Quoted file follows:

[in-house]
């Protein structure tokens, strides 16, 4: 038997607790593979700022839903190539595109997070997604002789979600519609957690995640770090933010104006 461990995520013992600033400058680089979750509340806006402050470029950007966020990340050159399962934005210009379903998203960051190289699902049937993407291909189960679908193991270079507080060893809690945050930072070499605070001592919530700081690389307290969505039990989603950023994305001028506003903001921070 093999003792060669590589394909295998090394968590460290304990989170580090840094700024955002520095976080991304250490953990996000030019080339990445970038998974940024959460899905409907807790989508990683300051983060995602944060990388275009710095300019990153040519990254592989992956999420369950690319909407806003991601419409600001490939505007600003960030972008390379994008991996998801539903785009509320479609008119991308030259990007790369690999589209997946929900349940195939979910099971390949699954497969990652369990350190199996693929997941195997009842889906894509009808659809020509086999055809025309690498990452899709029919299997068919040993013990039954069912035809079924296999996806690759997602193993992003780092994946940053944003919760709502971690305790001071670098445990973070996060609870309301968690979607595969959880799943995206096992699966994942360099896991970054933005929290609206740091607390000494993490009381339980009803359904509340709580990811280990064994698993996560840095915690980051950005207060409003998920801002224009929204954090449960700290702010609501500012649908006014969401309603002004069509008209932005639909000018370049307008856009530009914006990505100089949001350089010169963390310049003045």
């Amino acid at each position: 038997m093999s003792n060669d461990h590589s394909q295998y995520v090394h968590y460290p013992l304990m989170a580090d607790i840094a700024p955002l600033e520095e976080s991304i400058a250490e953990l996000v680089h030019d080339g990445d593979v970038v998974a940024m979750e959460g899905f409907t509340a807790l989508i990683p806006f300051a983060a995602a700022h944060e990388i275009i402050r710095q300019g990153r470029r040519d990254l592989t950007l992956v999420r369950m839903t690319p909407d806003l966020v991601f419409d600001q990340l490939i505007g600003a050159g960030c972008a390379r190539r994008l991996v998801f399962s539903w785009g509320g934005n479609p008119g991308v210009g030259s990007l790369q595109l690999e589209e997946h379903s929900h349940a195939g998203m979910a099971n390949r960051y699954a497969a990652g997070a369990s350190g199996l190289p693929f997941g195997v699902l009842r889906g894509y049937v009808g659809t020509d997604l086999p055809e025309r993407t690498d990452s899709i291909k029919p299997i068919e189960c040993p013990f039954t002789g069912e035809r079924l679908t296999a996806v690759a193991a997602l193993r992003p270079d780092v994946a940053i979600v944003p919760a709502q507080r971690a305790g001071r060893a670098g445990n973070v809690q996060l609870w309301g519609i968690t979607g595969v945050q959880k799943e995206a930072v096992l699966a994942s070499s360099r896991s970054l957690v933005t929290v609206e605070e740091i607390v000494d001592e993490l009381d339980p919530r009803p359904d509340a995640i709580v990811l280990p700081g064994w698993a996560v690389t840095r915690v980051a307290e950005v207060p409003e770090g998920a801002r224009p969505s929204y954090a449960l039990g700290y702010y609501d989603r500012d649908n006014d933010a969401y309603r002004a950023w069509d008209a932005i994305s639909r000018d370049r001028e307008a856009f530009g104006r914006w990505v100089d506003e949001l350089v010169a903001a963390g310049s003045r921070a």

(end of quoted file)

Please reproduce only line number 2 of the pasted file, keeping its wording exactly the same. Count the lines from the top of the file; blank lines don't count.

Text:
């Protein structure tokens, strides 16, 4: 038997607790593979700022839903190539595109997070997604002789979600519609957690995640770090933010104006 461990995520013992600033400058680089979750509340806006402050470029950007966020990340050159399962934005210009379903998203960051190289699902049937993407291909189960679908193991270079507080060893809690945050930072070499605070001592919530700081690389307290969505039990989603950023994305001028506003903001921070 093999003792060669590589394909295998090394968590460290304990989170580090840094700024955002520095976080991304250490953990996000030019080339990445970038998974940024959460899905409907807790989508990683300051983060995602944060990388275009710095300019990153040519990254592989992956999420369950690319909407806003991601419409600001490939505007600003960030972008390379994008991996998801539903785009509320479609008119991308030259990007790369690999589209997946929900349940195939979910099971390949699954497969990652369990350190199996693929997941195997009842889906894509009808659809020509086999055809025309690498990452899709029919299997068919040993013990039954069912035809079924296999996806690759997602193993992003780092994946940053944003919760709502971690305790001071670098445990973070996060609870309301968690979607595969959880799943995206096992699966994942360099896991970054933005929290609206740091607390000494993490009381339980009803359904509340709580990811280990064994698993996560840095915690980051950005207060409003998920801002224009929204954090449960700290702010609501500012649908006014969401309603002004069509008209932005639909000018370049307008856009530009914006990505100089949001350089010169963390310049003045």